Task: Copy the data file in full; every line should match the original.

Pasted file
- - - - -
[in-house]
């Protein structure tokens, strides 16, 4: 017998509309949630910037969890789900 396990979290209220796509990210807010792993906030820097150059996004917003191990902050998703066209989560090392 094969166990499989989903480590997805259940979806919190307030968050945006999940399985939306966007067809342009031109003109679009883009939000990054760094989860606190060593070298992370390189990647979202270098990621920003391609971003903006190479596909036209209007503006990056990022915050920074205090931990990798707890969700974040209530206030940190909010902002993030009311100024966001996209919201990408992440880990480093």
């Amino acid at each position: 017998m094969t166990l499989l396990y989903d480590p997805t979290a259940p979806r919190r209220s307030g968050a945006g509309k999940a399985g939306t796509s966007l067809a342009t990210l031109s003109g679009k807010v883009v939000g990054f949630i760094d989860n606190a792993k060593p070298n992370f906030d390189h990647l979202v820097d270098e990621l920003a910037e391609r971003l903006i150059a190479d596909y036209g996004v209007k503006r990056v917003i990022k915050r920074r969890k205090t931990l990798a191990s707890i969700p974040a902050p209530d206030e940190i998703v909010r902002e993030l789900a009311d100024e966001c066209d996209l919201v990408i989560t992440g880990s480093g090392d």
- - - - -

[in-house]
């Protein structure tokens, strides 16, 4: 017998509309949630910037969890789900 396990979290209220796509990210807010792993906030820097150059996004917003191990902050998703066209989560090392 094969166990499989989903480590997805259940979806919190307030968050945006999940399985939306966007067809342009031109003109679009883009939000990054760094989860606190060593070298992370390189990647979202270098990621920003391609971003903006190479596909036209209007503006990056990022915050920074205090931990990798707890969700974040209530206030940190909010902002993030009311100024966001996209919201990408992440880990480093």
């Amino acid at each position: 017998m094969t166990l499989l396990y989903d480590p997805t979290a259940p979806r919190r209220s307030g968050a945006g509309k999940a399985g939306t796509s966007l067809a342009t990210l031109s003109g679009k807010v883009v939000g990054f949630i760094d989860n606190a792993k060593p070298n992370f906030d390189h990647l979202v820097d270098e990621l920003a910037e391609r971003l903006i150059a190479d596909y036209g996004v209007k503006r990056v917003i990022k915050r920074r969890k205090t931990l990798a191990s707890i969700p974040a902050p209530d206030e940190i998703v909010r902002e993030l789900a009311d100024e966001c066209d996209l919201v990408i989560t992440g880990s480093g090392d």